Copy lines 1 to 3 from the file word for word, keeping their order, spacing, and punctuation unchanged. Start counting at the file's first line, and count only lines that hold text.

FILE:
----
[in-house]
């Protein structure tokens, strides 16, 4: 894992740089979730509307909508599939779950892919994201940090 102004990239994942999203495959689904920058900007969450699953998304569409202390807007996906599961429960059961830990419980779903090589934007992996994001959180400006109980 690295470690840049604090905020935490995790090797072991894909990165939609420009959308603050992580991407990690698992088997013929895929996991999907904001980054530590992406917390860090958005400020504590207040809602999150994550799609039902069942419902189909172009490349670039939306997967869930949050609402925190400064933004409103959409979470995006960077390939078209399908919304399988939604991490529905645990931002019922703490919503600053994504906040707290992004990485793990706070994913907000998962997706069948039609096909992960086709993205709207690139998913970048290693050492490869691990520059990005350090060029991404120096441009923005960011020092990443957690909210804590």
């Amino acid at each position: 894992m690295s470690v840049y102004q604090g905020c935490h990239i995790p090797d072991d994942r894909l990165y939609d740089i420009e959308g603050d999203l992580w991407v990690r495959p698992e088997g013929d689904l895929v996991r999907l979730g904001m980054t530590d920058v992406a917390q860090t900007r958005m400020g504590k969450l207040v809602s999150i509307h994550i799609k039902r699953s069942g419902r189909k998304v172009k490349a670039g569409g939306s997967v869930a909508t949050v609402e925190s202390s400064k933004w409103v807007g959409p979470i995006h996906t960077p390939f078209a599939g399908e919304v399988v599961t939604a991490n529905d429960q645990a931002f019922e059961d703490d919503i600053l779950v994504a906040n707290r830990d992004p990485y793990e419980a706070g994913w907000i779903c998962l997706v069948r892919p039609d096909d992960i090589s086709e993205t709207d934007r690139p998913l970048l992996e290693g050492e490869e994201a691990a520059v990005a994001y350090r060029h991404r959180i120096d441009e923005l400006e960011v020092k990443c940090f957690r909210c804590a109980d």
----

[in-house]
């Protein structure tokens, strides 16, 4: 894992740089979730509307909508599939779950892919994201940090 102004990239994942999203495959689904920058900007969450699953998304569409202390807007996906599961429960059961830990419980779903090589934007992996994001959180400006109980 690295470690840049604090905020935490995790090797072991894909990165939609420009959308603050992580991407990690698992088997013929895929996991999907904001980054530590992406917390860090958005400020504590207040809602999150994550799609039902069942419902189909172009490349670039939306997967869930949050609402925190400064933004409103959409979470995006960077390939078209399908919304399988939604991490529905645990931002019922703490919503600053994504906040707290992004990485793990706070994913907000998962997706069948039609096909992960086709993205709207690139998913970048290693050492490869691990520059990005350090060029991404120096441009923005960011020092990443957690909210804590």
């Amino acid at each position: 894992m690295s470690v840049y102004q604090g905020c935490h990239i995790p090797d072991d994942r894909l990165y939609d740089i420009e959308g603050d999203l992580w991407v990690r495959p698992e088997g013929d689904l895929v996991r999907l979730g904001m980054t530590d920058v992406a917390q860090t900007r958005m400020g504590k969450l207040v809602s999150i509307h994550i799609k039902r699953s069942g419902r189909k998304v172009k490349a670039g569409g939306s997967v869930a909508t949050v609402e925190s202390s400064k933004w409103v807007g959409p979470i995006h996906t960077p390939f078209a599939g399908e919304v399988v599961t939604a991490n529905d429960q645990a931002f019922e059961d703490d919503i600053l779950v994504a906040n707290r830990d992004p990485y793990e419980a706070g994913w907000i779903c998962l997706v069948r892919p039609d096909d992960i090589s086709e993205t709207d934007r690139p998913l970048l992996e290693g050492e490869e994201a691990a520059v990005a994001y350090r060029h991404r959180i120096d441009e923005l400006e960011v020092k990443c940090f957690r909210c804590a109980d």